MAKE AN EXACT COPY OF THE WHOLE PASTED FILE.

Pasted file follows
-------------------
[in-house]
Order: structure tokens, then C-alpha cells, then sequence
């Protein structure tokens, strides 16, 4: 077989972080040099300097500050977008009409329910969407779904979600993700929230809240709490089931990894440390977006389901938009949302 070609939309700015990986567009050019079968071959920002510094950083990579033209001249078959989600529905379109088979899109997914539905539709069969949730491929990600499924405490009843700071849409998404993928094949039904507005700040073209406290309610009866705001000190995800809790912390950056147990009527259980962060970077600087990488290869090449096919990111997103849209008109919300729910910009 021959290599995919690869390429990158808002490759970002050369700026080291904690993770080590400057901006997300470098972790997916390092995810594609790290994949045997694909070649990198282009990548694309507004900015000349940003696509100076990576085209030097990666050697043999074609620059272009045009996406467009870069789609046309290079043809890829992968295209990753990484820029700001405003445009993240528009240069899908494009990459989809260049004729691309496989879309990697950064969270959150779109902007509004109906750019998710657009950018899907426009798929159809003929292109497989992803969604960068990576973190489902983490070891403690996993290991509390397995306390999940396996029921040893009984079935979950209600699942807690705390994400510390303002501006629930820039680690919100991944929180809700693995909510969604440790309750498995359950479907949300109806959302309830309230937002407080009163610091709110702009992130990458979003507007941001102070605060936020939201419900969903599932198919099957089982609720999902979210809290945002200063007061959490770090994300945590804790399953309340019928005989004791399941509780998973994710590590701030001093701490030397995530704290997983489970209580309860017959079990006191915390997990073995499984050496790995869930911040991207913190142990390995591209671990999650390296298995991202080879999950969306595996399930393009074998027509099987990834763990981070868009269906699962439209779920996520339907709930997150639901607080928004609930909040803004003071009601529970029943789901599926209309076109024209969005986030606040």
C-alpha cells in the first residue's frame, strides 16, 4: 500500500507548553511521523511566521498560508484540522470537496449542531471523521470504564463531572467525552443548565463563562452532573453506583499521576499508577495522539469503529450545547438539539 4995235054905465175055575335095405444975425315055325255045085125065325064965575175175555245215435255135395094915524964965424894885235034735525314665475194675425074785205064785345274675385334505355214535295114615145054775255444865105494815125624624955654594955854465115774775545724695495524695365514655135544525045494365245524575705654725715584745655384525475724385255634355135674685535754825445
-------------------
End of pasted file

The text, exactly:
[in-house]
Order: structure tokens, then C-alpha cells, then sequence
């Protein structure tokens, strides 16, 4: 077989972080040099300097500050977008009409329910969407779904979600993700929230809240709490089931990894440390977006389901938009949302 070609939309700015990986567009050019079968071959920002510094950083990579033209001249078959989600529905379109088979899109997914539905539709069969949730491929990600499924405490009843700071849409998404993928094949039904507005700040073209406290309610009866705001000190995800809790912390950056147990009527259980962060970077600087990488290869090449096919990111997103849209008109919300729910910009 021959290599995919690869390429990158808002490759970002050369700026080291904690993770080590400057901006997300470098972790997916390092995810594609790290994949045997694909070649990198282009990548694309507004900015000349940003696509100076990576085209030097990666050697043999074609620059272009045009996406467009870069789609046309290079043809890829992968295209990753990484820029700001405003445009993240528009240069899908494009990459989809260049004729691309496989879309990697950064969270959150779109902007509004109906750019998710657009950018899907426009798929159809003929292109497989992803969604960068990576973190489902983490070891403690996993290991509390397995306390999940396996029921040893009984079935979950209600699942807690705390994400510390303002501006629930820039680690919100991944929180809700693995909510969604440790309750498995359950479907949300109806959302309830309230937002407080009163610091709110702009992130990458979003507007941001102070605060936020939201419900969903599932198919099957089982609720999902979210809290945002200063007061959490770090994300945590804790399953309340019928005989004791399941509780998973994710590590701030001093701490030397995530704290997983489970209580309860017959079990006191915390997990073995499984050496790995869930911040991207913190142990390995591209671990999650390296298995991202080879999950969306595996399930393009074998027509099987990834763990981070868009269906699962439209779920996520339907709930997150639901607080928004609930909040803004003071009601529970029943789901599926209309076109024209969005986030606040």
C-alpha cells in the first residue's frame, strides 16, 4: 500500500507548553511521523511566521498560508484540522470537496449542531471523521470504564463531572467525552443548565463563562452532573453506583499521576499508577495522539469503529450545547438539539 4995235054905465175055575335095405444975425315055325255045085125065325064965575175175555245215435255135395094915524964965424894885235034735525314665475194675425074785205064785345274675385334505355214535295114615145054775255444865105494815125624624955654594955854465115774775545724695495524695365514655135544525045494365245524575705654725715584745655384525475724385255634355135674685535754825445